As men holding an officers' rank, and there were fewer officers to be named than the other ranks in the Battalion, this type of information was useful for senior commanders to know.To illustrate the sort of information to be found from a War Diary, the following extract is taken from the War Diary of the 2nd Battalion Royal Welsh Fusiliers in October 1916.War Diaries were written by units on home service in the United Kingdom and when serving in the following theatres of war during the First World War: The period covered by the WW1 War Diaries also includes the time when the British and Commonwealth Armies were in post-war occupation of Germany.
Another interesting factor about the War Diaries is that the reports are often a reflection of the individual who was writing them.
Some are descriptive, full of detail, map references, names and are also in clear handwriting.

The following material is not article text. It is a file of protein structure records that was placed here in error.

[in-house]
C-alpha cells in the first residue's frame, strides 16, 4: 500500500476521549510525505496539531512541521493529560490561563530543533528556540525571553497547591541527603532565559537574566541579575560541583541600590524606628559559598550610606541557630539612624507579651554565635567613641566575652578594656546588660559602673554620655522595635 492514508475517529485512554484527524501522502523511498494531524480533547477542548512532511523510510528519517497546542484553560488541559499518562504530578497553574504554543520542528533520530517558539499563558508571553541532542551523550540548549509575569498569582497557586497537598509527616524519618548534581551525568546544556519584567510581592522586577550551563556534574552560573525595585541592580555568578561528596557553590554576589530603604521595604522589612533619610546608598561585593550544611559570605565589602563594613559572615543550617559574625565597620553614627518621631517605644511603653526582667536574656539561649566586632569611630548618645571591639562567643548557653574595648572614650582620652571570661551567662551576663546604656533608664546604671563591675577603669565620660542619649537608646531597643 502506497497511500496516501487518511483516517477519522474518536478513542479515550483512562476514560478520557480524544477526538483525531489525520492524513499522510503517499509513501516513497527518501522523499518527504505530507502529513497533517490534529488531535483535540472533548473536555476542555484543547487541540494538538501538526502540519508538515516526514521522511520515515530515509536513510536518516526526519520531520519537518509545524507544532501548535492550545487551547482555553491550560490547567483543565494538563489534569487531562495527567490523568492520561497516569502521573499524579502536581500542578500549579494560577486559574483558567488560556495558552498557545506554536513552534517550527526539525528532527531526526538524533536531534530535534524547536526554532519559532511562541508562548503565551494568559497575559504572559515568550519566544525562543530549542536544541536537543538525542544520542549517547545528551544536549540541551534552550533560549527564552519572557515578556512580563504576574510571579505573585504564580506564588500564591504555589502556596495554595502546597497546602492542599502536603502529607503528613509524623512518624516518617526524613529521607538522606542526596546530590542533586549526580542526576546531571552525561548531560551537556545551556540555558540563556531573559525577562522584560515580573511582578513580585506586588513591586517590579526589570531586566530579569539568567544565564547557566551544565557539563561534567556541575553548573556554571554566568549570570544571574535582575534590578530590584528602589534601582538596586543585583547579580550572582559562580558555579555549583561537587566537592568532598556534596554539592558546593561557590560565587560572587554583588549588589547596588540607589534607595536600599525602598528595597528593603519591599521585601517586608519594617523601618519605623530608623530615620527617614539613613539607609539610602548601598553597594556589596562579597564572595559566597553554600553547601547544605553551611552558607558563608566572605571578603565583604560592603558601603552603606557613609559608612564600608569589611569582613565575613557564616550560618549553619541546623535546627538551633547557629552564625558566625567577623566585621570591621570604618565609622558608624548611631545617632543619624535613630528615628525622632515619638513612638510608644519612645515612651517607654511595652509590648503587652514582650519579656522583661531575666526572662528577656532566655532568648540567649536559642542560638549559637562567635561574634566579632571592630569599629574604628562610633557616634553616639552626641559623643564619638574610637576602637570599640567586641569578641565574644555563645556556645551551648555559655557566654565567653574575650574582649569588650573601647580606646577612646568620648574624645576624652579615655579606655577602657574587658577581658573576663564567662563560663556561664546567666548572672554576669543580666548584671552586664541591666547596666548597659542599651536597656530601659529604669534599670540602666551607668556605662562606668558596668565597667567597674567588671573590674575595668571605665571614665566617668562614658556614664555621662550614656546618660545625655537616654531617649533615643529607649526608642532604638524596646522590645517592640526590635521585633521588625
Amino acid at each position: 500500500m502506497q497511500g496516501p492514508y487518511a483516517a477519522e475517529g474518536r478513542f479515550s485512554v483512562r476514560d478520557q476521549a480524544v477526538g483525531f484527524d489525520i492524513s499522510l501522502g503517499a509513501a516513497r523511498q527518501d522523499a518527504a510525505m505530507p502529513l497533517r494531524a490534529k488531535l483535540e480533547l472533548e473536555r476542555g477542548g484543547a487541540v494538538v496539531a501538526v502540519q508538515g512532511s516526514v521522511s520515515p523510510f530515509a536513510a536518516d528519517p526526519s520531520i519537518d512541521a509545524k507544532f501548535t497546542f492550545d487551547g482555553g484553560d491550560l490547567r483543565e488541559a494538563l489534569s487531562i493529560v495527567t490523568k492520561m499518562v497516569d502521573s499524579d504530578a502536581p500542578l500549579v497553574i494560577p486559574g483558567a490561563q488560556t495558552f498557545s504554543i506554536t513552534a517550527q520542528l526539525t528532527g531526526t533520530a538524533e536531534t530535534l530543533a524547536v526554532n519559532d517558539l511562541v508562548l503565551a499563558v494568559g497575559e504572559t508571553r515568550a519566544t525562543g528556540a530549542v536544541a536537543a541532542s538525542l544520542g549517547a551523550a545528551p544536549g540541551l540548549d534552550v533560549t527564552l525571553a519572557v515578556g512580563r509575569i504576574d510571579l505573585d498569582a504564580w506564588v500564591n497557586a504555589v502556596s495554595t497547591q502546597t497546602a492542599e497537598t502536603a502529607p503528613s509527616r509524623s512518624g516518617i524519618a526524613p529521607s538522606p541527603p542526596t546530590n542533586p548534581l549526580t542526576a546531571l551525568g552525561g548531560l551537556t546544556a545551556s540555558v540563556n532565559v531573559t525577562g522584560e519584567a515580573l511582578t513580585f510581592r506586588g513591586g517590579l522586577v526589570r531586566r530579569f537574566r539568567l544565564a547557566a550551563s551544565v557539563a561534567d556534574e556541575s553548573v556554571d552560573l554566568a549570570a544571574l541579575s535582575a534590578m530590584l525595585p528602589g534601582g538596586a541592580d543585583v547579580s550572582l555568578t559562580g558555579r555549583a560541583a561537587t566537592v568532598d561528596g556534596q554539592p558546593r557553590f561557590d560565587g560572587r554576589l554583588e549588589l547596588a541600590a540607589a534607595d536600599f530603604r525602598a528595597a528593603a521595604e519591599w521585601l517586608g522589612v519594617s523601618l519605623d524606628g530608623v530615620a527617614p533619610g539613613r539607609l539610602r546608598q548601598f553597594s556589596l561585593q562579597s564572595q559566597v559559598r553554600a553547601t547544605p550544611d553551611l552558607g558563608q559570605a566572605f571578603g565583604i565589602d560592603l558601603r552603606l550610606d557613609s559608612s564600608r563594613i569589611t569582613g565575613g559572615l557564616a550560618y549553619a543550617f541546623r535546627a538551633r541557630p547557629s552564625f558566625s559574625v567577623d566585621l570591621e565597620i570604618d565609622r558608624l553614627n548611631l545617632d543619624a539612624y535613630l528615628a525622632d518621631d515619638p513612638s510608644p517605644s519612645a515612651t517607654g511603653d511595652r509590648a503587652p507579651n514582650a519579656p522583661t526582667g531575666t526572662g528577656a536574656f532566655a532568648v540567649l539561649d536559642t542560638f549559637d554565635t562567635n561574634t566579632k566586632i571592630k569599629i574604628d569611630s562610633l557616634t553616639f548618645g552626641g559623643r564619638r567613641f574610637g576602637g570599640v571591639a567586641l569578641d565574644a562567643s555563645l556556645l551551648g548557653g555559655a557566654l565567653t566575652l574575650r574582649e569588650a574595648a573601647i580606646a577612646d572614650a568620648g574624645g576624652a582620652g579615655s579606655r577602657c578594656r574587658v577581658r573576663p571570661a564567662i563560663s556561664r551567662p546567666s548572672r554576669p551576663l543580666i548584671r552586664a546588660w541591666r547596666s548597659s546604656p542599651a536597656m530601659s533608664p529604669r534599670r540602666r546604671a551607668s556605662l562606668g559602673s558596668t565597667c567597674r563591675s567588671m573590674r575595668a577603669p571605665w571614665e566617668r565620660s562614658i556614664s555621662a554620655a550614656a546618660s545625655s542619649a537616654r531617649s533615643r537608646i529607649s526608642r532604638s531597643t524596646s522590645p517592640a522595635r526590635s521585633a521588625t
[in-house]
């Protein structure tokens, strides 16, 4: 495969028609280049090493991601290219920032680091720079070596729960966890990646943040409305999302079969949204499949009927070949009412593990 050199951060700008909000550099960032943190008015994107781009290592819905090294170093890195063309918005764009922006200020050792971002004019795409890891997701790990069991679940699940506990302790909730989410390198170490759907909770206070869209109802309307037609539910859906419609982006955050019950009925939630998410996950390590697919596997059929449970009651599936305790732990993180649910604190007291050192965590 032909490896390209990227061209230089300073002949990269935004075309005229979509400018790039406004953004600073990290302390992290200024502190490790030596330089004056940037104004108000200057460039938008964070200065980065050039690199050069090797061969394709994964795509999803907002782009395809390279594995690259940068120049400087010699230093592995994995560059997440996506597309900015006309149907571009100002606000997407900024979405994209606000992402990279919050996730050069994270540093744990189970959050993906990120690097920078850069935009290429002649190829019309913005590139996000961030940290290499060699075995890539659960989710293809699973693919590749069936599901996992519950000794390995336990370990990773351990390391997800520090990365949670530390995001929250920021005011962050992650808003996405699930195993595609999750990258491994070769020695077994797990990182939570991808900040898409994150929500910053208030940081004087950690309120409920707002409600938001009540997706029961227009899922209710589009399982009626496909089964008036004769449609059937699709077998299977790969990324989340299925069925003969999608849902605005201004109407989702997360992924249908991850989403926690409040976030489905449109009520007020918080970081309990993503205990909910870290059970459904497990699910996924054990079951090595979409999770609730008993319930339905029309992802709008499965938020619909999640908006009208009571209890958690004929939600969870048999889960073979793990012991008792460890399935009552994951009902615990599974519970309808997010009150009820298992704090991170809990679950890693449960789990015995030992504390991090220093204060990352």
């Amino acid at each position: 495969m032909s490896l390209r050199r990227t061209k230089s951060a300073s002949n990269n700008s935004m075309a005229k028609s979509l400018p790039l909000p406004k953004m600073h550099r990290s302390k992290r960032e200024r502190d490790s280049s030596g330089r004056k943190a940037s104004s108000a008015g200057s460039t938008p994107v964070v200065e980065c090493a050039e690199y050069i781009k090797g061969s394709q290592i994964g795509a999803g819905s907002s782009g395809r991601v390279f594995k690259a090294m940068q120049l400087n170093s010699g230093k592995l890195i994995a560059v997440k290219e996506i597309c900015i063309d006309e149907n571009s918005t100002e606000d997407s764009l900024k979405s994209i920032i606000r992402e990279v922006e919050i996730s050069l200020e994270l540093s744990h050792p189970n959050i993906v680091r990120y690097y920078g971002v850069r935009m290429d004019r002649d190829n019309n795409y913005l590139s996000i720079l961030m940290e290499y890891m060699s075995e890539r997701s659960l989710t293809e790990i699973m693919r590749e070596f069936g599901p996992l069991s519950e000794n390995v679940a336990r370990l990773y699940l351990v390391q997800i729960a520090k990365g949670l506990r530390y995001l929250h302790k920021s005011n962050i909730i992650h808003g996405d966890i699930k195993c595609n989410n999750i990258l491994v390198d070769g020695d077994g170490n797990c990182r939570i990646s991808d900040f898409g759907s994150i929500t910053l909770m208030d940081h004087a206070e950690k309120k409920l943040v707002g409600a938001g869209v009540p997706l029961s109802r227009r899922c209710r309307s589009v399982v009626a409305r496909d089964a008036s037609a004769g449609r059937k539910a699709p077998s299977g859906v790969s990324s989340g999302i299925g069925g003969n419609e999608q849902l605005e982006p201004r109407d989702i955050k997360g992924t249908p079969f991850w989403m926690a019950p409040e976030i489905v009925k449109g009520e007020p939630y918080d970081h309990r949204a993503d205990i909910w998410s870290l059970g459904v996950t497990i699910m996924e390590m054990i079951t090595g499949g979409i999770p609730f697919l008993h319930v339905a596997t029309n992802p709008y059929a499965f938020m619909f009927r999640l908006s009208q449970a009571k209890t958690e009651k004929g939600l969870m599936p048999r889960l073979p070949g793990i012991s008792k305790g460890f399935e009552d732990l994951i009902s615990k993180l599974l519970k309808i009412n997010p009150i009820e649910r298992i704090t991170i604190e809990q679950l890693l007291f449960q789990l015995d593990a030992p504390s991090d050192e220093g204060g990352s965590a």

Nevertheless, soldiers' names are occasionally recorded in the account of an operation such as a patrol, a raid on an enemy trench, or the award of a Military Medal.
The names of officers may be recorded in a Battalion War Diary when they join a unit, go on leave, take command or become casualties.
The battalion was preparing to make an attack on the German Front Line within the next few days.
The battlefield here had been fought over in the preceding weeks and the ground was devastated.
In addition to the completed official War Diary Army Form, there might also be sketches, messages, maps and Operational Orders included as appendices.
The purpose of the War Diary was to create a record of the operations of the unit on active service.
It would record the part it was playing in a battle and would usually list the number of men who went into action and the number of casualties when the unit came out of the action.